Havoc flipped Al Green and churned out this raw beat. Mobb Deep got Nas and Raekwon on the track and they didn’t disappoint. I never mind a 4-verse song, especially when Prodigy, Havoc, Nas and Raekwon are the ones on it.

 

 

Shouts out to Rug Lyfe again. First it was Roc Marciano, then Sean Price. Did you hear that beat, too?! Well, no wonder you like it – it’s the Alchemist (who, I have to become more familiar with). Sean Price also has the best opening bars I’ve ever heard:

 

“I don’t want to dougie, I just want money/

Studied under the understudy, the one-twenty/

Young dummies, can’t spar/

No life. My flow tight, like your pants are”

 

Ooooof! Get outta here!!

 

 

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Three legendary hip-hop producers will be speaking about the, “Music of Hiphop,” according to the Hiphoparchive.org. The event will be held Harvard University’s Memorial Church, and the event begins at 5pm with doors opening at 4:30.

Pete Rock and Dj Premier are widely regarded as two of the best hip-hop producers of all time. Both producers contributed to one of the best hip-hop albums of all time, Nas’ Illmatic.

Besides Illmatic, Pete is mostly known as half of the duo Pete Rock & C.L. Smooth and his instrumental album, Petestrumentals. But Pete has also collaborated with Smif-N-Wessun, ini, and Boston native, Edo G. Dj Premier is most known as the producer for the duo, Gangstarr from 1989-2003. Both Pete and Premier have collaborated with many other artists, which would be unnecessary to list here.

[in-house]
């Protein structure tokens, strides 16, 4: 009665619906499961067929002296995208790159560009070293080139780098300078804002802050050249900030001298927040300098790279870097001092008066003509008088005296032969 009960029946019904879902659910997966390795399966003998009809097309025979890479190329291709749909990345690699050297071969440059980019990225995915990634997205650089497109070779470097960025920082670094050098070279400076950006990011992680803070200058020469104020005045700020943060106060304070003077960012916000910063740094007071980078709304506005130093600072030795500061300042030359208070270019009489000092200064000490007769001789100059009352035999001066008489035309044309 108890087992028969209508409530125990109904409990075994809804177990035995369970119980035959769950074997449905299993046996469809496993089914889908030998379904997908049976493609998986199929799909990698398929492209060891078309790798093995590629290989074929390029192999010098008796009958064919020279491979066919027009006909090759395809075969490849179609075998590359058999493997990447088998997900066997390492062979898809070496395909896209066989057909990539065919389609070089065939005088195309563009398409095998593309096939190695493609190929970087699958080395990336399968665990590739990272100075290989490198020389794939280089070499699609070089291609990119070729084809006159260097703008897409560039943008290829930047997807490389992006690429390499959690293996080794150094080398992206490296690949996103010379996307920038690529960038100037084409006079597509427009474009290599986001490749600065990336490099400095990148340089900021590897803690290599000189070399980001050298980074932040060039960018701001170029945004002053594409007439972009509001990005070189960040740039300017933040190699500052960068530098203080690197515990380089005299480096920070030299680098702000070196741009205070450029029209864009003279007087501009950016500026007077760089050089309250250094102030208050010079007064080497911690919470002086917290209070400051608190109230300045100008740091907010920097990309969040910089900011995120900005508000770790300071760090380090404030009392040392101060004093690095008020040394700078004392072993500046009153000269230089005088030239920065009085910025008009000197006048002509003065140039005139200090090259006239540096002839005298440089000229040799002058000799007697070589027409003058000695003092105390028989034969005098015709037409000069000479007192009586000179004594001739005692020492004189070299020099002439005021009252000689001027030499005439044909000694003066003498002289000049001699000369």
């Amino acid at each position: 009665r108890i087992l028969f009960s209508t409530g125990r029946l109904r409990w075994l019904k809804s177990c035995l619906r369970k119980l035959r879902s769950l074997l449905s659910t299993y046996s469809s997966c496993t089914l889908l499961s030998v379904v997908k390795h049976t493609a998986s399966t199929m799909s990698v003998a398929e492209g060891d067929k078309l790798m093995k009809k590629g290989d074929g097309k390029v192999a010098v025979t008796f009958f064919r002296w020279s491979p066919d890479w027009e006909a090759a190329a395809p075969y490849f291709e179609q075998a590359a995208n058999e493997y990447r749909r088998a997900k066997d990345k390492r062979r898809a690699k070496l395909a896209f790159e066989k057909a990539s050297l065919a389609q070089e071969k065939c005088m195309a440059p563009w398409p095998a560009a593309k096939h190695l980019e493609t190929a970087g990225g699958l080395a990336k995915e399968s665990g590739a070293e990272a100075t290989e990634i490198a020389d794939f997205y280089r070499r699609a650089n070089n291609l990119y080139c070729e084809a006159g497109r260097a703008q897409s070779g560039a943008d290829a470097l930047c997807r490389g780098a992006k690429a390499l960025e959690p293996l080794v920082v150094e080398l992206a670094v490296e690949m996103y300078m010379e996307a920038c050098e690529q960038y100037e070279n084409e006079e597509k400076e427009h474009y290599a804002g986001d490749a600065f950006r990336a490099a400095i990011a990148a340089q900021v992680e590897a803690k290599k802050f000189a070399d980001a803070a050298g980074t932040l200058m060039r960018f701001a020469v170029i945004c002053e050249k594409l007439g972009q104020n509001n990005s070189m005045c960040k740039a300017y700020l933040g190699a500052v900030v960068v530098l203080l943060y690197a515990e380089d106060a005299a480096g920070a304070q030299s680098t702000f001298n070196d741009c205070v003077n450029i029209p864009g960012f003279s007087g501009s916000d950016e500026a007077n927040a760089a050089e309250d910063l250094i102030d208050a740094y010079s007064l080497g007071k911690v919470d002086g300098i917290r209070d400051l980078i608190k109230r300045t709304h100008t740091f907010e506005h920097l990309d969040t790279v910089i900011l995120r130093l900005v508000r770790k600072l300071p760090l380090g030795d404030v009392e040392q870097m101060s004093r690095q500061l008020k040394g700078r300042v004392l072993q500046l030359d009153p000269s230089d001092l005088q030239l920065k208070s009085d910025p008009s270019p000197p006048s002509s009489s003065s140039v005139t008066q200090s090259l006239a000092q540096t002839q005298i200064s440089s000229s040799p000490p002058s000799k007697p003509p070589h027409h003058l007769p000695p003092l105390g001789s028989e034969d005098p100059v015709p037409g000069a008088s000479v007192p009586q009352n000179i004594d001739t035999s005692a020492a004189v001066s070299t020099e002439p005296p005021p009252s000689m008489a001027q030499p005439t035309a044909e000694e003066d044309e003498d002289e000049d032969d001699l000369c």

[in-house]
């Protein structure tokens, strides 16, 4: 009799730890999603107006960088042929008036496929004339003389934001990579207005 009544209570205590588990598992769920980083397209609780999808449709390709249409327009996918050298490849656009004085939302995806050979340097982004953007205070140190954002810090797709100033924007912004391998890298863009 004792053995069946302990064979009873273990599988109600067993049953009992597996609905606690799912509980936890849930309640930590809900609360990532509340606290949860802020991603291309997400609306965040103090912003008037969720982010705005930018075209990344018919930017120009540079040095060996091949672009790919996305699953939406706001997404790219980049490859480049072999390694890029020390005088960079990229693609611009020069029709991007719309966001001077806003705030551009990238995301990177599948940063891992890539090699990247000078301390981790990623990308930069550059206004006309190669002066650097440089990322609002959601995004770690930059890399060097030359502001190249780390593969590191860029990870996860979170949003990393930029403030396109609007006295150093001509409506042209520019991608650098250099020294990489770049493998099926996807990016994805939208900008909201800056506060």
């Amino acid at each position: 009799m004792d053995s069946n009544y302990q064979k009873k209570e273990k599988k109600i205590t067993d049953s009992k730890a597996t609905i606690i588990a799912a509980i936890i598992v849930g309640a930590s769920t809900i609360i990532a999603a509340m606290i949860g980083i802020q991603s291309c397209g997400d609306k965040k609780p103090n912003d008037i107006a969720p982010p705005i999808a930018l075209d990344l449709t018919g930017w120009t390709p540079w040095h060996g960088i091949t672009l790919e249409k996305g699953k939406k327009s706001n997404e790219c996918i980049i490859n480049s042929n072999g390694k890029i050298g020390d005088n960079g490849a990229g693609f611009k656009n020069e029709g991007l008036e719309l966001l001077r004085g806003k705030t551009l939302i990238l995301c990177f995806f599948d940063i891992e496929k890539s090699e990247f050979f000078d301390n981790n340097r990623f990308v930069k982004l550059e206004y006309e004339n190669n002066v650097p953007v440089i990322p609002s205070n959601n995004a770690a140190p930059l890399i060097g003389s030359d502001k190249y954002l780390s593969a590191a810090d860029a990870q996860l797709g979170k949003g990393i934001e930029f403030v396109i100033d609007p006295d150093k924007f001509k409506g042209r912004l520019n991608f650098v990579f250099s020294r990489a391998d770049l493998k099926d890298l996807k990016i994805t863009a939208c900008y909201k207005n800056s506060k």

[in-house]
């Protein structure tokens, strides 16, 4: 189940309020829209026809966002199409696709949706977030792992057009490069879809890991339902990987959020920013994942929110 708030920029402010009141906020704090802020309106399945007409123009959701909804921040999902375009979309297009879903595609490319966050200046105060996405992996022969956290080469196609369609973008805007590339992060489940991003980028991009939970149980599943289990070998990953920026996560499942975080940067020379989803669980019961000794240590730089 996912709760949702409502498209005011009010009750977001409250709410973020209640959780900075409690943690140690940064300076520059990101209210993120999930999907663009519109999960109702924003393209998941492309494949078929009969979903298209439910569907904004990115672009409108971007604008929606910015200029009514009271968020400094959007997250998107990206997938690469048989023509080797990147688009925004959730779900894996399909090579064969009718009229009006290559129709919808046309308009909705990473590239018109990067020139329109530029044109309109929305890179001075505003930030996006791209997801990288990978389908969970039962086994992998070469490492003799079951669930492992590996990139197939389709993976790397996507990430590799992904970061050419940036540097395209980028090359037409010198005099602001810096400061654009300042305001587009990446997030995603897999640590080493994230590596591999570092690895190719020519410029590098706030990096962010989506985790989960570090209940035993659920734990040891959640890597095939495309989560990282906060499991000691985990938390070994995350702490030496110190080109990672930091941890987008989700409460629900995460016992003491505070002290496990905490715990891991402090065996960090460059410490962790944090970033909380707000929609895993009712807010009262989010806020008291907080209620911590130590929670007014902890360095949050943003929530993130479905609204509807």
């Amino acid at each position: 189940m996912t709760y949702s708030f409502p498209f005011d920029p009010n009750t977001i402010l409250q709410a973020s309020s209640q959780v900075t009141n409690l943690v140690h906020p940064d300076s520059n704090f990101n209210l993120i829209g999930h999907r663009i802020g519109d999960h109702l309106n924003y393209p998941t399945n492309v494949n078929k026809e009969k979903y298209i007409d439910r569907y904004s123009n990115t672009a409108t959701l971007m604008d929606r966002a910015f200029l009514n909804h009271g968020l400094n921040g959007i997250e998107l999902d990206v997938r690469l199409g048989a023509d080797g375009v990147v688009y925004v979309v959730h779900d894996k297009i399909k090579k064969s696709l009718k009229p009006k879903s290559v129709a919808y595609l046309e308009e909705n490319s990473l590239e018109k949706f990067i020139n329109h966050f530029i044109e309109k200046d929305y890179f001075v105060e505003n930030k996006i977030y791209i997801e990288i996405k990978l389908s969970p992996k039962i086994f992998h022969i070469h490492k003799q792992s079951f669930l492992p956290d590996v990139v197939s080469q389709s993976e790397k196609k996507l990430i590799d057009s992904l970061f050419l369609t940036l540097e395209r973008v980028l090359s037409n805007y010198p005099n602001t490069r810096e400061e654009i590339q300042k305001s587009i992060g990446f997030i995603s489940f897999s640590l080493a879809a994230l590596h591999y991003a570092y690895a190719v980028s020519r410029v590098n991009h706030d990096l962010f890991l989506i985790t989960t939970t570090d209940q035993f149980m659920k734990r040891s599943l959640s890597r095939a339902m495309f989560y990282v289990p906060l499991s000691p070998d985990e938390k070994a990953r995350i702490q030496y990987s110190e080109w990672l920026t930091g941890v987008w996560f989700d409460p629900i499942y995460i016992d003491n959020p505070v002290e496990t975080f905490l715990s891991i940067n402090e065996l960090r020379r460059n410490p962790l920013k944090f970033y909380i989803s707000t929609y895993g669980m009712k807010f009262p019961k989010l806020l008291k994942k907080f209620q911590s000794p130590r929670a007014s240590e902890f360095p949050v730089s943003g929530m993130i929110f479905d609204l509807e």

9th Wonder has been in the game since the late 90s. Premo, Pete Rock, and the deceased J dilla are some of his influences. The grammy-winning producer (from production on Mary J. Blige’s album, The Breakthrough) has worked with a ton of artists such as Erykah Badu, Drake, Murs, Mac Miller, Wale and many more.

For more information on the Harvard event, visit http://www.hiphoparchive.org/node/9561

Had to start off Mixtape Monday with a recent discovery. Traum Diggs knows smooth, crisp and classy. I stumbled upon this song, Sax Fifth Avenue Flow, on the rapper’s Twitter page. I’m all about this song and video. Diggs has the voice and flow for rap. The Brooklyn MC’s vocals float over the sax nicely. I’m looking forward to more stuff coming out from this dude, and you can bet I’m following him on Twitter from now on.


 

The MPC master, Pete Rock, does hip-hop and jazz a favor with this beat. This track is off the legendary 1992 album Mecca and the Soul Brother. Pete sampled one of my favorite Kool & the Gang funk tracks, “N.T.” but the jazz comes from Freddie McCoy’s “Gimmie Some!”

 

 

And what is Mixtape Monday without some Dilla? Here’s a nice jazzy tune for your eardrums. It’s hard not to like anything that Dilla churned out in his time. One of the most beloved (and missed) producers of all time, Yancey dug up some of the best music for his crates. In the above track, he sampled a 1970s jazz group called Placebo, which is actually a really popular group in the world of hip-hop samples. The song is called “Humpty Dumpty” off the album Ball of Eyes, if you’re interested in youtube-ing it. Pete Rock and Madlib have also sampled it.

  

 

Why not stay on the Dilla train? It changes weekly, but this track is one of my favorite Dilla productions at the moment (along with “Don’t Cry” – solely for the sentimental value and emotion behind it).  But this one here, “Didn’t Cha know” is gold; especially with the grace of Erykah Badu’s beautiful voice serenading our ears. Dilla samples another little-known artist, Tarika Blue, off their 1976 album Downtown. Digging up that sample was a testimony to Dilla’s knowledge of music. What a great collaboration on this. Overall Mama’s Gun is a phenomenal album – so you should peep the whole thing while you’re at it (there’s a gang of great producers on it).